It is also worth noting that corruption is not a fixed thing, it is constantly changing and evolving. Therefore it is necessary to put systems in place that check workplace safeguards regularly and determine they are continuing to be effective. This is one of the only ways to try and eliminate “in” groups and a culture of silence. 
Why training is important
Incorporating training in the workplace can be a powerful tool for change.The Certificate IV in Government Fraud Control course is a national qualification tailored to workplace investigators who want to work in government and employees who want to be promoted within their departments. The course covers areas such as: 
  • identifying fraud and corruption; 
  • carrying out risk assessments; 
  • how to conduct investigations in such matters

While it is not often spoken about, worker corruption and dishonest conduct in the public sector is a common and widespread problem though it is hard to pinpoint, identify and report on. While many employees may see conduct they know is not legal or appropriate they may keep quiet for fear of retribution or being shut out by their co-workers. 
Breaking that cycle is hard. Managers need to be trained to present themselves as role models to their staff. Regular training of all employees on bullying issues also reminds everyone about what conduct is acceptable, and reinforces the message that bullying is not tolerated. 

The role of the whistle blower remains important. An employee wanting to expose corruption may end up being the last resort to trying to getting it stopped or changing the culture, especially if it is ingrained within the workplace.

While there is legislation in place in Australia that allows employees to report corruption via a whistleblowing hotline without fear of retaliation or reprisal, there are recent reports that suggest it is still very difficult for whistleblowers to come forward without there being a backlash.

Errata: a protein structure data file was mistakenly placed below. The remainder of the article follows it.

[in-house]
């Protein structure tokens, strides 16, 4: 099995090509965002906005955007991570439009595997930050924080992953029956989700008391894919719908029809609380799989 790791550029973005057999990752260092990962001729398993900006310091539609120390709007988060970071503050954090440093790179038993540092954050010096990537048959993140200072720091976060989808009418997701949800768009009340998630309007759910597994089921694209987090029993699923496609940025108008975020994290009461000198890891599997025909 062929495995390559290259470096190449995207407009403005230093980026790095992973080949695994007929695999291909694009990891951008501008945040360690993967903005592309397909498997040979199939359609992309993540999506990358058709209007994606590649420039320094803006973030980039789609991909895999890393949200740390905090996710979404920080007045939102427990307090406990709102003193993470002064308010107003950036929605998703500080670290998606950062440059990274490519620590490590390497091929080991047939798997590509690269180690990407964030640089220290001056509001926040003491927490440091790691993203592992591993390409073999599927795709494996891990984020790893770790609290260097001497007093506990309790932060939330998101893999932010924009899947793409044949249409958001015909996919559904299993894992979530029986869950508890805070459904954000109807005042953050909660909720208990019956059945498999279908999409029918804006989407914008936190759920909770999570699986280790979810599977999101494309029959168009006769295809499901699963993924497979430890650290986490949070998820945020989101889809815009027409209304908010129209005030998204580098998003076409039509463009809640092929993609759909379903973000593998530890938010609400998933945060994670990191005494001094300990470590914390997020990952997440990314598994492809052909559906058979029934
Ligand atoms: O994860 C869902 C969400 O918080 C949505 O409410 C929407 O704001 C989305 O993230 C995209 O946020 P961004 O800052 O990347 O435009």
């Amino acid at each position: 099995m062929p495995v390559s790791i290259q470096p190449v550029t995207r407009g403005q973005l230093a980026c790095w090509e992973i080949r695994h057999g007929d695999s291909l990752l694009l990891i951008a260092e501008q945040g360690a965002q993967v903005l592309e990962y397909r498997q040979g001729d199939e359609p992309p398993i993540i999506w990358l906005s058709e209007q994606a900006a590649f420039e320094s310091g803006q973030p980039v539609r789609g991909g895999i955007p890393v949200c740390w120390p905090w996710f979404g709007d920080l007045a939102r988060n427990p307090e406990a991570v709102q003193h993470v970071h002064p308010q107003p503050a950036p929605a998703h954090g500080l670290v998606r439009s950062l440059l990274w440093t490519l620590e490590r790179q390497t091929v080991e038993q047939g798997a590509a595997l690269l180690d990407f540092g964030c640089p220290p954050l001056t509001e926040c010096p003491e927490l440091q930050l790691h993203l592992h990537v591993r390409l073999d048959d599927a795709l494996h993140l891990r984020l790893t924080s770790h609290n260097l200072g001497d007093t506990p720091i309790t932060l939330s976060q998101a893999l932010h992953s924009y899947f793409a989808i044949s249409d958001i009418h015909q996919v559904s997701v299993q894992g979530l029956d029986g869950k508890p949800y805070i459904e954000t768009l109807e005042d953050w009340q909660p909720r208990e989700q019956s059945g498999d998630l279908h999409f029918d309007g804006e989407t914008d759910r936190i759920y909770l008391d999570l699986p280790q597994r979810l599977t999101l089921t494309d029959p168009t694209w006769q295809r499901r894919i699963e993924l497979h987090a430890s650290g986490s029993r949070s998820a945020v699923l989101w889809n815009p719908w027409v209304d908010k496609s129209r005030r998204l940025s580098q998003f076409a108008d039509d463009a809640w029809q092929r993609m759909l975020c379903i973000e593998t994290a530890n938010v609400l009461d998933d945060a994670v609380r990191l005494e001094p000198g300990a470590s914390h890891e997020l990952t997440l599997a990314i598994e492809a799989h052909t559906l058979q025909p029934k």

Some politicians are now calling for stronger whistle blowing laws to encourage reporting of corporate corruption while ensuring that individuals are protected and not victimised for speaking out.  As the corrupt workplace culture is addressed, reviewed, disassembled and new, open and constructive systems put in place, workplace corruption can be stopped though it is unlikely to happen overnight. 

Find out more about workplace corruption in this free Whitepaper download

Corruption and misconduct are often hard to detect without the assistance of employees. A well supported confidential hotline is an essential component of your risk management strategy. Research how our hotline service can assist.

How Bullying Operates in the Corrupt Workplace

Harriet Witchell - Wednesday, October 05, 2016

By Andrew Hedges

Wanting to belong
How does bullying operate in the corrupt workplace? If there is anything a new employee in a workplace does not want to feel is it’s being an outsider. Just as a new student in an established class at school wants to fit in and be a part of the peer group as quickly as possible, the same applies to when we join the workforce as adults. If the worker is seen as a troublemaker (let alone a whistle blower) and not accepting of the existing culture, particularly in relation to corruption, bullying can be introduced as a way to try to keep them in line.

When an employee speaks out against corruption or even says they will expose what is going on, bullying can make that person’s life extremely difficult. They may begin to not enjoy their job, they could also start to feel extremely uncomfortable, depressed or anxious, and even if they complain about the bullying to management it may be that very little change occurs.  This could lead to feelings of powerlessness and helplessness. Ultimately, the lack of support could mean they decide to resign or ask for a transfer. If a long-standing culture of corruption exists, once the whistle blower has gone, it could well mean a return to the status quo.